Ongoing maintenance and repair jobs are keeping the IT support/handyman quite busy, especially after those rocky, corrugated roads when cupboards stop closing, spice bottles empty, sinks get loose, and things under the vehicle need refastening (the magic crawler for getting under the vehicle is proving useful). We checked out the King Edward River which is very lovely but decided against a morning swim before we left the camp.  Stopped at another aboriginal art site; almost got lost in the rocks a la ‘Picnic at Hanging Rock’ and did see some interesting aboriginal art.  I drove back to Drysdale River Station where we decided to stay as they have laundry facilities.  We finished the day with the famous Drysdale hamburgers for dinner and chats with fellow travellers in the beer garden.  Drove to Mt Barnett Roadhouse/Manning Gorge so back on the Gibb River Road the next day.  One unplanned stop when the CB aerial broke (no wonder considering the corrugations we had been on!).  All passers by stopped to check if we were ok while Dick checked out the damage.  Its a nice feeling that people are looking out for each other, although it is hard to take a pee at the side of the road.

Another hot and sunny day for our walk to Manning Gorge (6k return).  The walk started by crossing the Manning River in a boat that you pull yourself across via ropes connected to pulleys at both ends.  The walk started out flat and easy but the last 500 meters was climbing over and down large boulders.  We spent a pleasant few hours on the rocks opposite the falls, and I had a swim, Dick had a sit in the water.  Managed another swim in the river near the camp when we got back – very relaxing day.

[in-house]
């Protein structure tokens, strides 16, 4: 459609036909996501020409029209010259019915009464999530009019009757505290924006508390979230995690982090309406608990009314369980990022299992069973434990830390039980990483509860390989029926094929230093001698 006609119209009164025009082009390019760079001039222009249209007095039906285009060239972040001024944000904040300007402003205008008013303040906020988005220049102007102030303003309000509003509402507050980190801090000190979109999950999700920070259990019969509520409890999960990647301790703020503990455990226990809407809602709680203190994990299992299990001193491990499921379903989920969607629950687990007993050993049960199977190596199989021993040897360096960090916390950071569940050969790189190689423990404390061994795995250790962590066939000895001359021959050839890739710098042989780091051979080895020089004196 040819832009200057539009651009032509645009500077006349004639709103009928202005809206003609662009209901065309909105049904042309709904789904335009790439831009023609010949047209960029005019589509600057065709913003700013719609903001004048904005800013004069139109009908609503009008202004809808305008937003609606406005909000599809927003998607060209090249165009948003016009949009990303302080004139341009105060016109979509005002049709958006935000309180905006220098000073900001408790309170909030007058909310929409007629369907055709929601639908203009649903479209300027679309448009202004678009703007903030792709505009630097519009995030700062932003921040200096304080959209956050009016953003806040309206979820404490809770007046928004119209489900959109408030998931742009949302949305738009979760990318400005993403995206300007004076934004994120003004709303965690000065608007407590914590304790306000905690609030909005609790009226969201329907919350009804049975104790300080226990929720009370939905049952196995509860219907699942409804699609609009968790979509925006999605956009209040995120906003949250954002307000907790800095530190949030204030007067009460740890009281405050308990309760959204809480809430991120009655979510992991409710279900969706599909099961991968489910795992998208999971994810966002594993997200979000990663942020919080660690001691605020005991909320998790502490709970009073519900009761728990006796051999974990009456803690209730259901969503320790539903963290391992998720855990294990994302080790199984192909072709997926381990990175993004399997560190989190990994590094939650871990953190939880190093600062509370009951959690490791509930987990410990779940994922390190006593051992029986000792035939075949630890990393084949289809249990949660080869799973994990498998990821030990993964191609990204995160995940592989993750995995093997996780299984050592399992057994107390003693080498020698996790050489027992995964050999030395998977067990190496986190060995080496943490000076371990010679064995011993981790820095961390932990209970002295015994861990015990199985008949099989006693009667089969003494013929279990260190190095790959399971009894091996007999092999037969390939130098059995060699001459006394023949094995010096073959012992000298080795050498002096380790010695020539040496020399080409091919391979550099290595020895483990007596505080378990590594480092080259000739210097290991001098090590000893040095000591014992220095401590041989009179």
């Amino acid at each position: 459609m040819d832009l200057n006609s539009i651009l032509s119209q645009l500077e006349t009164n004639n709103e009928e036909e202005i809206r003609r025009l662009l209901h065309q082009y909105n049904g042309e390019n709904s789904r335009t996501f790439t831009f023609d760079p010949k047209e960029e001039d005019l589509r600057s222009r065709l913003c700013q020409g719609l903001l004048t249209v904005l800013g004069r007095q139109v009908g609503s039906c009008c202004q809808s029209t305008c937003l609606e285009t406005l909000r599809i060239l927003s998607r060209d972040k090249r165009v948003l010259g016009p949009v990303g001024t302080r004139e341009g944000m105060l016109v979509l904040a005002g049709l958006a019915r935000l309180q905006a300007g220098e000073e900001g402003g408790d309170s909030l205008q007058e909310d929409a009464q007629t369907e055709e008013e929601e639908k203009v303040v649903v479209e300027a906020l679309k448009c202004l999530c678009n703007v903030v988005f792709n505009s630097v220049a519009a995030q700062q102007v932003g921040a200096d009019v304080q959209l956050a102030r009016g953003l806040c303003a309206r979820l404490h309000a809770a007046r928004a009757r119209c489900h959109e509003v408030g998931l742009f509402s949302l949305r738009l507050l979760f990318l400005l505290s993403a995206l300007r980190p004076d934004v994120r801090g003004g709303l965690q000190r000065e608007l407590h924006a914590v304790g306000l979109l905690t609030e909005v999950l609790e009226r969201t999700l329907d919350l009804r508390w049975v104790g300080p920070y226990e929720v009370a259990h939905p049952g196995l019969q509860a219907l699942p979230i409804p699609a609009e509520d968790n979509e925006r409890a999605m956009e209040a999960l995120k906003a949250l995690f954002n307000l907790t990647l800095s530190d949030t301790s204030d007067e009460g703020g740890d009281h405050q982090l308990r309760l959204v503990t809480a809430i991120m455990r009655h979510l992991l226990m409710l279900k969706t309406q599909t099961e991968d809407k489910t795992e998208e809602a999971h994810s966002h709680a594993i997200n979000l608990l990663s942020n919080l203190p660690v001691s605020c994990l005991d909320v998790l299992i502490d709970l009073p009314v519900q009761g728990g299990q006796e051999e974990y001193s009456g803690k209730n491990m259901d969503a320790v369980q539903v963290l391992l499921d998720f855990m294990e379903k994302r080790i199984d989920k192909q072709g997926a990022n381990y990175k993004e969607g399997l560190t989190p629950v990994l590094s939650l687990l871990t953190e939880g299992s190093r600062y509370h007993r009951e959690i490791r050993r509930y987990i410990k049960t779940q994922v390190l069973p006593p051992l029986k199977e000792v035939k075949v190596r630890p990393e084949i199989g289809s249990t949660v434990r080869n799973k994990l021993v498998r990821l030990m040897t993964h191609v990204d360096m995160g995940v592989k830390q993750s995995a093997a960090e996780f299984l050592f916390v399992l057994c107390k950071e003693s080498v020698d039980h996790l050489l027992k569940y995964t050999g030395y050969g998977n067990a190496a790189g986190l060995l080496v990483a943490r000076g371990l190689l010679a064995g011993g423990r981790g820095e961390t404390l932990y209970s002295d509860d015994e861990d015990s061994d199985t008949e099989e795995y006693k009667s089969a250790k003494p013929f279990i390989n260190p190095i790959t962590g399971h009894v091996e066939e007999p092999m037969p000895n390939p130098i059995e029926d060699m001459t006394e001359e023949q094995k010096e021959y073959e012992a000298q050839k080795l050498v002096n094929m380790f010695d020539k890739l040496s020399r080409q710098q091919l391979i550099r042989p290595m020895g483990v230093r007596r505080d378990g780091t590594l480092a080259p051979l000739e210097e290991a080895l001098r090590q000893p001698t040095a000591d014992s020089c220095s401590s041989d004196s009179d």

Corrugations and dust!


My river crossing for the day



A lunch stop on the beautiful King Edward River


A private swimming hole in the river


The view from the helicopter 


Mitchell Falls from the lookout


Standing on the edge


Swimming above the falls


Lovely pools and water lilies on the walk back


Aboriginal artwork under Little Mertens Falls in Mitchell River NP
Dick getting into the pool at Little Mertens Falls


Pat having another swim, under the waterfall


Leaving the King Edward River without a final swim


Aboriginal art in the caves
The rocks where we found the aboriginal art (nothing is well signposted!)
Red corrugations on the road to Drysdale River Stn


Dick checking out the broken CB aerial


Crossing the Manning River via the rope/pulley system


Manning Gorge


Swimming near the waterfall at Manning Gorge


Dick almost swimming at Manning Gorge


Tripod photo as no one was near us


Climbing out of Manning Gorge